As a member of the baby boom generation, I was able to graduate from college debt-free. It was all thanks to reasonable tuition, part-time jobs, work-study and more than a little help from my dad. Unfortunately for most millennials, a debt-free graduation is out of reach. Today, 69% of graduates leave college with an average debt of roughly $30,000. Student debt is now the second largest liability on household balance sheets, surpassed only by home mortgages.
According to a study by Pew Research in 2016 the millennial generation (ages 18-34 in 2015) now numbers 75.4 million people, surpassing the 74.9 million baby boomers (ages 51-69 in 2015). It goes without saying that millennials are increasingly important to corporate America’s workforce needs.
As a result, employers are seeking new ways to attract and retain millennials. Among them are benefits programs that help employees manage their student debt burden. These programs include counseling, vendor assistance in consolidating debt, debt repayment matching, and even employer-provided loan repayment allowances. A recent Willis Towers Watson survey showed that 4% of employers currently have student debt refinancing programs, but by 2018, that number could grow to 26%.
Not only has this growing interest given rise to a spectrum of new programs, new vendors also are emerging, eager to provide services to employers. The new programs also have given rise to questions about regulatory and tax consequences.
The appeal and challenges
The direct appeal of student loan repayment programs is obvious, but it turns out that these programs can pay off with advantages in other areas. For example, the programs can:
- Reinforce employers’ broader financial well-being efforts;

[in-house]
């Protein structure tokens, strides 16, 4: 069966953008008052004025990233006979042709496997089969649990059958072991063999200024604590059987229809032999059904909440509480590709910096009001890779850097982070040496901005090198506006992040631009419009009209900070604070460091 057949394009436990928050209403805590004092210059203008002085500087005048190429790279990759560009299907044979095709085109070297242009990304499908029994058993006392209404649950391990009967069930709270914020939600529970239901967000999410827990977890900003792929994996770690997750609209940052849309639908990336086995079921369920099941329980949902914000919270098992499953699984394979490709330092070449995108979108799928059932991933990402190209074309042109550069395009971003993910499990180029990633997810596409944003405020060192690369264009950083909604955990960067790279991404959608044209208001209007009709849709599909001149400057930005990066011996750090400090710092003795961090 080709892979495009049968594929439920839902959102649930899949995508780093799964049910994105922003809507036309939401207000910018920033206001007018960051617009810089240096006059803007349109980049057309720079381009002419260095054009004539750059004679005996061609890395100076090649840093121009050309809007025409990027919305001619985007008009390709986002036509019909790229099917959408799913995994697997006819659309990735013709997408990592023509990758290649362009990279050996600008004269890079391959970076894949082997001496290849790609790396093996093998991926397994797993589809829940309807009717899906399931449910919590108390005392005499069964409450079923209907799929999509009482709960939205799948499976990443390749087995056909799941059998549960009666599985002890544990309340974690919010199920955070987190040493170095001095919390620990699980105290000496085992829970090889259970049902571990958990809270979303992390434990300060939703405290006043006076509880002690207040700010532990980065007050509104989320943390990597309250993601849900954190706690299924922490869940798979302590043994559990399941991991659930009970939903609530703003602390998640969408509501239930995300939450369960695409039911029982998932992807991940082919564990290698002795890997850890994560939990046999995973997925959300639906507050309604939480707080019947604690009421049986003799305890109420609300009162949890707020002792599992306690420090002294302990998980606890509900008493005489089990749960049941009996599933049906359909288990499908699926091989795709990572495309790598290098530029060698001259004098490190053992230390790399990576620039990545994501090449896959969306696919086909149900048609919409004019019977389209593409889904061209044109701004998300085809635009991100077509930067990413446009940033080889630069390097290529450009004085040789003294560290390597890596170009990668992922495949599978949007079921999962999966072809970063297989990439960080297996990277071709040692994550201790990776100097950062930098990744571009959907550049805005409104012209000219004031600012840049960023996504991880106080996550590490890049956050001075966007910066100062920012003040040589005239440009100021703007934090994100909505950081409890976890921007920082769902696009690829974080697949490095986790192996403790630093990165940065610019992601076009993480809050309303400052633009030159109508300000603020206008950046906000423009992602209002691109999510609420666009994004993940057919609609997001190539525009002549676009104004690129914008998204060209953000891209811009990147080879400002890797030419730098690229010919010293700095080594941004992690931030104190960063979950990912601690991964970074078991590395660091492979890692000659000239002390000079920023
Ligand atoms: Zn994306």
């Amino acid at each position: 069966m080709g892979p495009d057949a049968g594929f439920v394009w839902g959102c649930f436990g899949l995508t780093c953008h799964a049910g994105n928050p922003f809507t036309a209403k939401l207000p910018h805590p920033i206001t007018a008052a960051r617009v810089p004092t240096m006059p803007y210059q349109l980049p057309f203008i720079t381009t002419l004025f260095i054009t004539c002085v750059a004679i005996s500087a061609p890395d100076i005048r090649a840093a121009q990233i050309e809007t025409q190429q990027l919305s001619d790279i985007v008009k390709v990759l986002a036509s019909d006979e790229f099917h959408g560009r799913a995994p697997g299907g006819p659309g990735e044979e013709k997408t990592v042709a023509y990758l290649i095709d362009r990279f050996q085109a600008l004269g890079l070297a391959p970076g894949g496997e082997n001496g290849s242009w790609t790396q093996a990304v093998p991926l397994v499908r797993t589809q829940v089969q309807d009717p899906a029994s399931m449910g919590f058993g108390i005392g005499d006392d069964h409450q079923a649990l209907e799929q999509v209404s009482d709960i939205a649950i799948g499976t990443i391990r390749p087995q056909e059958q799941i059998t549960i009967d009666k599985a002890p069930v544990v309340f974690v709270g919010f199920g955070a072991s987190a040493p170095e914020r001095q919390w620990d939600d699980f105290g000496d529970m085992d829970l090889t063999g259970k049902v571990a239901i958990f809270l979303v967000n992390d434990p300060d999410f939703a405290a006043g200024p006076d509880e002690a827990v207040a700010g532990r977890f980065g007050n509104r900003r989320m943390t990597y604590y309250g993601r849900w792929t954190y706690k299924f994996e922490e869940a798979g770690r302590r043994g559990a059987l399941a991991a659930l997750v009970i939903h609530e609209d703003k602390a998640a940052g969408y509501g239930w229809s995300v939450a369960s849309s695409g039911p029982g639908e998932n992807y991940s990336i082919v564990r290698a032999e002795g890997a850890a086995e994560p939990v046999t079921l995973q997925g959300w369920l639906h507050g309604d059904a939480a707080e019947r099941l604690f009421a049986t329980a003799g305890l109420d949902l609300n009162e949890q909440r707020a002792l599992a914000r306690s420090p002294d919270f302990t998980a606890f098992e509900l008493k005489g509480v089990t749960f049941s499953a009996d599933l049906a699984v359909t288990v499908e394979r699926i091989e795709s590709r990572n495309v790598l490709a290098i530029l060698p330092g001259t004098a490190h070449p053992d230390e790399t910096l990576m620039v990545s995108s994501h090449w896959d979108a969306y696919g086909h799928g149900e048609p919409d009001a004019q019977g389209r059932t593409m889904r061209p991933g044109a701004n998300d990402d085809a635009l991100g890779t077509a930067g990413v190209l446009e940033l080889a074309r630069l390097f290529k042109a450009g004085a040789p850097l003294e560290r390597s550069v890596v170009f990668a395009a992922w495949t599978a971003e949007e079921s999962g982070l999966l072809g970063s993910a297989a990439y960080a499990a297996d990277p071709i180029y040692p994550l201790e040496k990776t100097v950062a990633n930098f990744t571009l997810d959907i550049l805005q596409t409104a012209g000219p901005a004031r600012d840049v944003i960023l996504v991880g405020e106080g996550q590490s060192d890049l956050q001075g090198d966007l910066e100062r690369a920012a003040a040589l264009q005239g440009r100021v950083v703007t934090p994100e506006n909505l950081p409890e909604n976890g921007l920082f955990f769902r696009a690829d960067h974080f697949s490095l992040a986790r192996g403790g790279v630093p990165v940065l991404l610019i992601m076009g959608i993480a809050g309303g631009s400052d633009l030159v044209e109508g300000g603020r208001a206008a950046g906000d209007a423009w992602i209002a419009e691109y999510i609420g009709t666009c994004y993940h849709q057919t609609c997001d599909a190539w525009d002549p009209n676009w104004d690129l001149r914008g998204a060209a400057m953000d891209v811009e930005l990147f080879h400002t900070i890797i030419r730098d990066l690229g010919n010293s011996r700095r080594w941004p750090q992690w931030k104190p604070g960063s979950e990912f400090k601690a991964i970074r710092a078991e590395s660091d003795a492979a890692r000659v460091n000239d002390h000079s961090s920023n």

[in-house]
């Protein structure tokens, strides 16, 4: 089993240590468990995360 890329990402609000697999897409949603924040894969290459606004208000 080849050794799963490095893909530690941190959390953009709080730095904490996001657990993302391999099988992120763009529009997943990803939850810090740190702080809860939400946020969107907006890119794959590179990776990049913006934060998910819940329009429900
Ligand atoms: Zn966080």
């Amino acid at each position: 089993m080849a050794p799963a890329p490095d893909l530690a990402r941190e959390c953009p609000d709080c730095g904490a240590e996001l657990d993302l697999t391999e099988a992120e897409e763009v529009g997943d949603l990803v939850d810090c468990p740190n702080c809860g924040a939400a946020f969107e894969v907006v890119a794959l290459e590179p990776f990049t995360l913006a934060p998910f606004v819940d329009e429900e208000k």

- Provide opportunities to connect to the social concerns of millennials;
- Help employees understand their overall debt obligations and how to manage them; and
- Create a “halo” effect with employees without student debt who see their employers adopting innovative ways to address the needs of a more diverse workforce.
Student loan programs are not without their challenges. One is finding and vetting vendors with programs that can help; another is navigating regulatory and tax questions.
On the vendor front, a host of third-party vendors has emerged to support employer efforts in this space. Services offered include Web-based educational and financial modeling tools, counseling to match employee needs to the best options for consolidation or restructuring, payroll deduction facilities, and employer matching or allowance arrangements.
However, employers should proceed with caution. These vendors are new and often lack a proven track record. There is a potential for administrative risk due to newly developed administrative systems and recently trained staff as well. For employers with significant vendor credentialing requirements and/or rigorous data security standards, these vendors can be challenging.
On the regulatory and tax front, employer contributions to repayment of student loans are considered taxable income to the employee but are deductible as a business expense to the organization either as employee wages or as a fringe benefit.
There is active lobbying underway by vendors to allow employer contributions as a tax-free benefit to employees, much like health coverage. In the interim, however, employers should recognize this tax status and also be aware of potential conflicts with state law.
Putting it all together
Even with these challenges, employers have a lot to gain by considering student loan repayment as a new category of employee benefit. Programs that provide counseling, modeling tools, and refinancing assistance carry the smallest potential risk. Matching and allowance programs are necessarily more complicated due to the payroll deduction facilities, concerns about state laws, and the manner of employer subsidy.
For employers seeking to creatively enhance their benefits portfolio in a highly competitive market for young talent, student loan assistance is an opportunity to compete in a new way. And it solves an overwhelming issue for a key workforce segment in the wake of fast-rising boomer retirements.
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